You have been very gracious to speak with me after my FB outburst regarding the noticeable absence of women’s faces in your network. You mentioned in an earlier conversation that you’ve tried unsuccessfully to invite women into your ranks. Why do you think this is so?

We’ve had several women ask about this, and I feel really bad that we don’t have any individual women bloggers yet. We do have Mindy Hirst, who often co-writes books and blogs with her husband Jon.  Honestly, the current bloggers have been mostly based off friendships I have, so we have been lacking in having great women bloggers. I have asked several who haven’t felt they could commit, and one of our biggest priorities right now is to pull on a few good women bloggers in the coming year. Praying this happens. I have run across a few great women bloggers lately; people like you, Nicole Cotrell, Ally Vesterfelt, Addie Zierman, Cissie Graham Lynch and others.

As a follow-up…has “evangelism” as we have historically associated it (Billy Graham altar calls, four-step tracts, revival meetings, etc.) been a more traditionally “masculine” function of the church- in which case your network, in its (as you put it) “organic” development, is simply witnessing this trend? OR, is the issue that these more “traditional” displays of evangelism tend to be made on behalf of churches that largely don’t recognize women’s ministerial calls?

I think evangelism and ministry leadership in general has historically been more a “masculine” function of the church at large, however, I have been surprised and impressed by shifts I’ve seen recently. Leading up to an outreach a few years ago, I noticed about 50% of the Lead Pastors in a nearby city were women pastors. A friend of ours, Justin Lathrop recently wrote about this in an article entitled “Your Church Staff Needs More Women.”

However, beyond leadership roles, women through history have carried the torch of spreading the Gospel as effectively as men. I wrote about women in Church history, like St. Catherine of Sienna, St. Hildengard of Bingen who consulted with Popes, were named Doctor of the Church, and Catherine Booth and Aimee Semple McPherson who made staggering impacts on the world. Urbana missions conference, typically attended by 20,000 young adults in Illinois every other year posted recently: “What is the place of women in world mission? Jesus said, ‘You – and the word means You, male and female – are my witnesses.’” – Elisabeth Elliot Leitch at Urbana 1973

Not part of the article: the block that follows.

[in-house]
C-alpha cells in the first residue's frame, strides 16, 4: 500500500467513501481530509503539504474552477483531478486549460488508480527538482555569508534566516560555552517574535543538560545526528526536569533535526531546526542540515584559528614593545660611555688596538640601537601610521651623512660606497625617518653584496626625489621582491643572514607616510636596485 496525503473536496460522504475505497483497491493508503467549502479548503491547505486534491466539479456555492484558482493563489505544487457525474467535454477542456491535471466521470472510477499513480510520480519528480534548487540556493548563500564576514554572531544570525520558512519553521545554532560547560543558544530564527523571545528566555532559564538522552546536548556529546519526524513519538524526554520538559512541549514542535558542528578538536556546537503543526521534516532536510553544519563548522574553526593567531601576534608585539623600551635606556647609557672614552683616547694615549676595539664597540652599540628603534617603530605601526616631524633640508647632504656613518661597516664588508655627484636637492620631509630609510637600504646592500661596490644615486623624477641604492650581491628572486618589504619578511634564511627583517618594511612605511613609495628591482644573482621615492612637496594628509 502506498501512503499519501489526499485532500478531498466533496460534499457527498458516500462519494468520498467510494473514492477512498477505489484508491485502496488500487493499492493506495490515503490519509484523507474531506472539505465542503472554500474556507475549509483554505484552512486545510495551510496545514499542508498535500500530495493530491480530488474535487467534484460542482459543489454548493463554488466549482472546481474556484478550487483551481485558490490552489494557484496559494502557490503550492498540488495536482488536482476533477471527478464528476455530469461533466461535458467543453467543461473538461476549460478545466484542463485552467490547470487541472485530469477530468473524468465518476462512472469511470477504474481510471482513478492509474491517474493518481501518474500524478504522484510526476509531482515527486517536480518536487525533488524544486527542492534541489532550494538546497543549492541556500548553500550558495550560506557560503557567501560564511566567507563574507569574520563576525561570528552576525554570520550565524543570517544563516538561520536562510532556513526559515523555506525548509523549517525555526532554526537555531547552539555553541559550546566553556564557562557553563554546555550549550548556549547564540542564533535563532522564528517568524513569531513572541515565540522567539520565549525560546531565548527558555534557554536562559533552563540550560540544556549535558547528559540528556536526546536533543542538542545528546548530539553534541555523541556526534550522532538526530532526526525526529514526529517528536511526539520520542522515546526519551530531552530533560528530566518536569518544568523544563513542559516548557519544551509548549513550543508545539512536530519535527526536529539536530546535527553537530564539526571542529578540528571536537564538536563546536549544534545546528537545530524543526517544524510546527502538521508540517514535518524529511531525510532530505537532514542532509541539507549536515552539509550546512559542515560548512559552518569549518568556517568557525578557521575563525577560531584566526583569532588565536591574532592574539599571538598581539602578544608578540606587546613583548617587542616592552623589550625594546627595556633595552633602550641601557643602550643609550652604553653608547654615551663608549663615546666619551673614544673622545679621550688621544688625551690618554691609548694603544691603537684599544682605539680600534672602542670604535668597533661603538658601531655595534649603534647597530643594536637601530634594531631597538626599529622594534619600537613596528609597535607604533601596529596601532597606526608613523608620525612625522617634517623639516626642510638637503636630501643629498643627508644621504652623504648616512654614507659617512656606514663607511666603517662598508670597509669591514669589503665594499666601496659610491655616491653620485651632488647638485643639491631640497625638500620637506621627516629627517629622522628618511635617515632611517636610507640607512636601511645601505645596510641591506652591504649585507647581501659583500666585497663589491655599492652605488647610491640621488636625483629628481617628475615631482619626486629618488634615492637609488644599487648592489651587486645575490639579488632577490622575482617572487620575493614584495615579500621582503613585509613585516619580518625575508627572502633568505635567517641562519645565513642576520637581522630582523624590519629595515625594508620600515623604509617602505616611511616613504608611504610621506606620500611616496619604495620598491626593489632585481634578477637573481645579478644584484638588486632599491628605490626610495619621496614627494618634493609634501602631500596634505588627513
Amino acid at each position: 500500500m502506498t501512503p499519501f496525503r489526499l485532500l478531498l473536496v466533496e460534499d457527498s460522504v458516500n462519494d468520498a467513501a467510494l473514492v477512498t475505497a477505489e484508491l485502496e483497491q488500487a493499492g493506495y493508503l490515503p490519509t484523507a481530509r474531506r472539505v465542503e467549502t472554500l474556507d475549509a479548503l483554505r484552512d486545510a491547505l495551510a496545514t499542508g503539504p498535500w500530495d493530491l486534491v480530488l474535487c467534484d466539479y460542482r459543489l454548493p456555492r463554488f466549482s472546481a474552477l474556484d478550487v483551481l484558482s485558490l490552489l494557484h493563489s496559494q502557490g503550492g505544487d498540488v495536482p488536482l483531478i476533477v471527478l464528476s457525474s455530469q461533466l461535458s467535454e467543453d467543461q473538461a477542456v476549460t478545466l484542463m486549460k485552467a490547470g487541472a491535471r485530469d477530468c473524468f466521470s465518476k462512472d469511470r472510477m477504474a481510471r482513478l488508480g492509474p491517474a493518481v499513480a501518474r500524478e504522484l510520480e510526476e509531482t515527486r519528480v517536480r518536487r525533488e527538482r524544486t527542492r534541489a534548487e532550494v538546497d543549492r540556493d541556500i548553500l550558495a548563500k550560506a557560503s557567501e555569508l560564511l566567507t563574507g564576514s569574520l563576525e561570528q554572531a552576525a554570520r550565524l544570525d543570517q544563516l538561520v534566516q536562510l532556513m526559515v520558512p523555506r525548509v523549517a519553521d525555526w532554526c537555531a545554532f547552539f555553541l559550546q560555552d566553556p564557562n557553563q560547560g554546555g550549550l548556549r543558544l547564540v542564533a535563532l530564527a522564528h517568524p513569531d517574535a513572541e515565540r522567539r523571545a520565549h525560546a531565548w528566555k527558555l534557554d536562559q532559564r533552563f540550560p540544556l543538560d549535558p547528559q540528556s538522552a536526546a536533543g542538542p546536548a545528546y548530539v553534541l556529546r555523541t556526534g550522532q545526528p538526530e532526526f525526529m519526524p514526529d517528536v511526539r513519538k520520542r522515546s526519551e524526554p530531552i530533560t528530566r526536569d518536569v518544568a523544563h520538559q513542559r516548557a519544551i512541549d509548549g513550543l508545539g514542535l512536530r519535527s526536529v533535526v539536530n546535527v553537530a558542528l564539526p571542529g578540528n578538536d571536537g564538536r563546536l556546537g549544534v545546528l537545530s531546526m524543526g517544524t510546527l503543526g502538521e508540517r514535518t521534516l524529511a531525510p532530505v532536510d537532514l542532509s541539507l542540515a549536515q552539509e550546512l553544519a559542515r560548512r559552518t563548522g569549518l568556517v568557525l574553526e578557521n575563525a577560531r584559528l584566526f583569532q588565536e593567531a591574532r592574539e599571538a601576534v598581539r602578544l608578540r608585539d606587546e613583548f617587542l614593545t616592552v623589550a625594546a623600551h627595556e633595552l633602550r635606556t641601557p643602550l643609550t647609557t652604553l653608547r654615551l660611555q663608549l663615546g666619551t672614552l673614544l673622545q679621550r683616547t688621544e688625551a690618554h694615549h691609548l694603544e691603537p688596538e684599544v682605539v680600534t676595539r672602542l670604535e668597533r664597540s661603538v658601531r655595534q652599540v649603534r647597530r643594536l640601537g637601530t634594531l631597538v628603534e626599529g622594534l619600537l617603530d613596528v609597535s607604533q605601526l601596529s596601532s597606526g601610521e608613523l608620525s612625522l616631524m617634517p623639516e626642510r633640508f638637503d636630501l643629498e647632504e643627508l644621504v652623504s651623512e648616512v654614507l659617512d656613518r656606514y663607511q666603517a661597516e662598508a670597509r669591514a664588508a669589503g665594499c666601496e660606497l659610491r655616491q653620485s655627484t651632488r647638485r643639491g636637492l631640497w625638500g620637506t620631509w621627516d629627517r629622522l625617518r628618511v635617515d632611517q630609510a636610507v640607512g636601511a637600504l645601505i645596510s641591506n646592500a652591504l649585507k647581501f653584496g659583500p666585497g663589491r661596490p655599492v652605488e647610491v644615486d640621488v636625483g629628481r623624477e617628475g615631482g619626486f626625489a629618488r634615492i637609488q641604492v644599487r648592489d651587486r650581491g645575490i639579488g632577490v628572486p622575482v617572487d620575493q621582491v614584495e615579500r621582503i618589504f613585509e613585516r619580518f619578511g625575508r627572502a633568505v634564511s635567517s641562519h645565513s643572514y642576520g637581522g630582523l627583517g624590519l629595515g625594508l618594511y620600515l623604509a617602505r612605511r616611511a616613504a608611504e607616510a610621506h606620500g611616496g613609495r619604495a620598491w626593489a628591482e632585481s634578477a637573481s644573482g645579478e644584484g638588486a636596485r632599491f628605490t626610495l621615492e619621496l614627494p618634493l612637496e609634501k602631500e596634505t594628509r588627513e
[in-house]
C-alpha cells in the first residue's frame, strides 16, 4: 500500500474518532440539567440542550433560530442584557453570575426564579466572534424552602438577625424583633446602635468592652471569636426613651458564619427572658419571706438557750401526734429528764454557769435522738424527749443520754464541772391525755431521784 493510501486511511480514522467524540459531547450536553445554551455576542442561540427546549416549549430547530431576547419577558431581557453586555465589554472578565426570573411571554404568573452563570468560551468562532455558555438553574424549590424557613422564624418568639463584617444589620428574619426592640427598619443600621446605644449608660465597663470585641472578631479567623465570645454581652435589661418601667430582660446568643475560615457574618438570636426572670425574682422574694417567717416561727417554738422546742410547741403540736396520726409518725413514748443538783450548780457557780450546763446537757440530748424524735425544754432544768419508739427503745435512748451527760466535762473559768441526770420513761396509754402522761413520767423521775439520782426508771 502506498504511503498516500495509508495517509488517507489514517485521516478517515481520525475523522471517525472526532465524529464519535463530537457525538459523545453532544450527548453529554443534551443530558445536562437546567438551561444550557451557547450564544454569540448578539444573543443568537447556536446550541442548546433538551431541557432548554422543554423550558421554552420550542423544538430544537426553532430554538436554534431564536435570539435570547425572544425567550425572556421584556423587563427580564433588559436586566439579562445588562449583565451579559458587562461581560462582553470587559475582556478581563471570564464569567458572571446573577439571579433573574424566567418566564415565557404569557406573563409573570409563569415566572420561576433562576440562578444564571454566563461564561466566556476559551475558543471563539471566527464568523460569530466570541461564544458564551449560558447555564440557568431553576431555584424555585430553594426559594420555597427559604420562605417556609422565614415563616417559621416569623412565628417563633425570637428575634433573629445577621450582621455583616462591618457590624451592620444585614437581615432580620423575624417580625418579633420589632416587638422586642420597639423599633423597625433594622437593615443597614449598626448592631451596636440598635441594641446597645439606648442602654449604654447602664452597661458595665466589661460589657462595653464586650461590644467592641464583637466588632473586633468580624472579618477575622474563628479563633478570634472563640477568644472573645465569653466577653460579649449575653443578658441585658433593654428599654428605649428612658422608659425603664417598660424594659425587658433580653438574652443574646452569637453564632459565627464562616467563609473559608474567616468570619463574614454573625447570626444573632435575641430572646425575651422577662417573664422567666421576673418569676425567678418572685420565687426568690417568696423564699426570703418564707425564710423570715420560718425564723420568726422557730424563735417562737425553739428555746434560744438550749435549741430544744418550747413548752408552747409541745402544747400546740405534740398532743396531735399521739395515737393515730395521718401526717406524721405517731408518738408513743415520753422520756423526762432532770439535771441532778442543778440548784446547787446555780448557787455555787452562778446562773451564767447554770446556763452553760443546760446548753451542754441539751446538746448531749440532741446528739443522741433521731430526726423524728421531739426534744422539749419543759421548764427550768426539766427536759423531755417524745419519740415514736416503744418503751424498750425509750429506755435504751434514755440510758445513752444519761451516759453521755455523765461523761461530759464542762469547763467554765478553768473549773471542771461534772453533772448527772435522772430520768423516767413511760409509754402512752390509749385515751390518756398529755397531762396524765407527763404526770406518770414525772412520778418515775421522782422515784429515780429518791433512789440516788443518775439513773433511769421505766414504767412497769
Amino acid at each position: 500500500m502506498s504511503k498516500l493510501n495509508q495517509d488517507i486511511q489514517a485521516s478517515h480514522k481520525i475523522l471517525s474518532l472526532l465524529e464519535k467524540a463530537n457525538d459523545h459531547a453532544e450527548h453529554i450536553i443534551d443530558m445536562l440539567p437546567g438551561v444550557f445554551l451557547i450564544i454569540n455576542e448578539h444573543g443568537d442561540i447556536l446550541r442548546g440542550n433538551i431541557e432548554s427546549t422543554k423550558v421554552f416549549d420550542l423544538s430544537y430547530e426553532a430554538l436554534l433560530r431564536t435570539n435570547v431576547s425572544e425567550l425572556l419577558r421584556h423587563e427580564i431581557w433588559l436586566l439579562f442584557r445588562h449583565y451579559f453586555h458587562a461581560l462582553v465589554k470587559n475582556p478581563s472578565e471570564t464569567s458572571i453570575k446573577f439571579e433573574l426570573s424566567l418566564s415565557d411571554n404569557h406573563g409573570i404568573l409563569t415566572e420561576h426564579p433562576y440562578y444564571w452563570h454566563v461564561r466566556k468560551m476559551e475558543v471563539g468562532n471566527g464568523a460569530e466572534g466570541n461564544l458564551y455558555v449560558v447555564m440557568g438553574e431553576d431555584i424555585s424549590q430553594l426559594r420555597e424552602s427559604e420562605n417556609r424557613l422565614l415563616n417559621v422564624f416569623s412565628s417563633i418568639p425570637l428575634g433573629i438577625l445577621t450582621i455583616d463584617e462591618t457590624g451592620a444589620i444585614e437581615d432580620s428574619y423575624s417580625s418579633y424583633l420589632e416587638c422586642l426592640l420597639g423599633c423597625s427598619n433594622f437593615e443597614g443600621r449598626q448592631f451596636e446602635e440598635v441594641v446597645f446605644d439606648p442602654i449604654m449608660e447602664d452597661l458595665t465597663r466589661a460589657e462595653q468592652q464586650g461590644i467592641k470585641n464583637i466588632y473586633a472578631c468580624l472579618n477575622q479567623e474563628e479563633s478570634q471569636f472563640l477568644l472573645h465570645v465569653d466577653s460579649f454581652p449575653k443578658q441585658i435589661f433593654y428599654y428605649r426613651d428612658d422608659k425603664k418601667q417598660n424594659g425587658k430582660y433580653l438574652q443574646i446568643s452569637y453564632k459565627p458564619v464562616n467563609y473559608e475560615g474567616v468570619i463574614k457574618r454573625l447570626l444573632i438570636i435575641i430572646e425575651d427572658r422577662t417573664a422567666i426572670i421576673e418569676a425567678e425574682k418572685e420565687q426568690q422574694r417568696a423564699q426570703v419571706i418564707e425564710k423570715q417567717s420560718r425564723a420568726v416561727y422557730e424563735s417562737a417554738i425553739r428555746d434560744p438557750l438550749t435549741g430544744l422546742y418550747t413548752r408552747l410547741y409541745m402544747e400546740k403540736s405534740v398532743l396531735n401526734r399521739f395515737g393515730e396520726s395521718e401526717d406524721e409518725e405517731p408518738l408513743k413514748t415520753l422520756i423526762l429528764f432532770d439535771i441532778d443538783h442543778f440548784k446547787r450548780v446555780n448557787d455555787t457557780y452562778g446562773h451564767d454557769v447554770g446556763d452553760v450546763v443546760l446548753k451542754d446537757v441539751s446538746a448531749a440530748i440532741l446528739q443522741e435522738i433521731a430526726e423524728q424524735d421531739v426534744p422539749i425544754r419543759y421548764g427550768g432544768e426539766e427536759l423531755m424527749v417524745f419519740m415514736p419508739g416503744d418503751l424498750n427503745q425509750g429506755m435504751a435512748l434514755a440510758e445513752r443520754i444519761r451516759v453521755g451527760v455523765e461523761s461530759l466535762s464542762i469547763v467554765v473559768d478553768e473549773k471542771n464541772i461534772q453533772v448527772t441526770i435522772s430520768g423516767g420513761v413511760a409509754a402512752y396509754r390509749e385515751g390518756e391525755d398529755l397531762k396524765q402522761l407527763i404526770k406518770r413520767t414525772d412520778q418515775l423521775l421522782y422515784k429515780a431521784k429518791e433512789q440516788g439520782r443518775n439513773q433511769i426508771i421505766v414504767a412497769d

Elizabeth Eliot at Urbana 1973 said this: “What is the place of women in world mission? Jesus said, ‘You – and the word means You, male and female – are my witnesses.’”

Do those within your network support or reject, for example, women in ordained ministry, and is this a related issue for you?

My wife is ordained in ministry, and we’ve always personally supported the idea of women in ordained ministry. One of the clear evidences of God’s approval on this, is the great impact so many women have had in reaching people for Christ, faithfully distilling the duties of the Church, and even ministering through blogging online. God is using women everywhere, in every generation to spread His message.

What are some ways that together we can be encouraging women with gifts of evangelism to live out their calls?

I don’t consider myself an expert in this arena, but my strong encouragement would be to do exactly what God is leading you to do. The world needs you to bring a message of hope about the grace and love of Christ! People will find Christ because of your faithfulness!

Got a question for Matt?  Leave it below.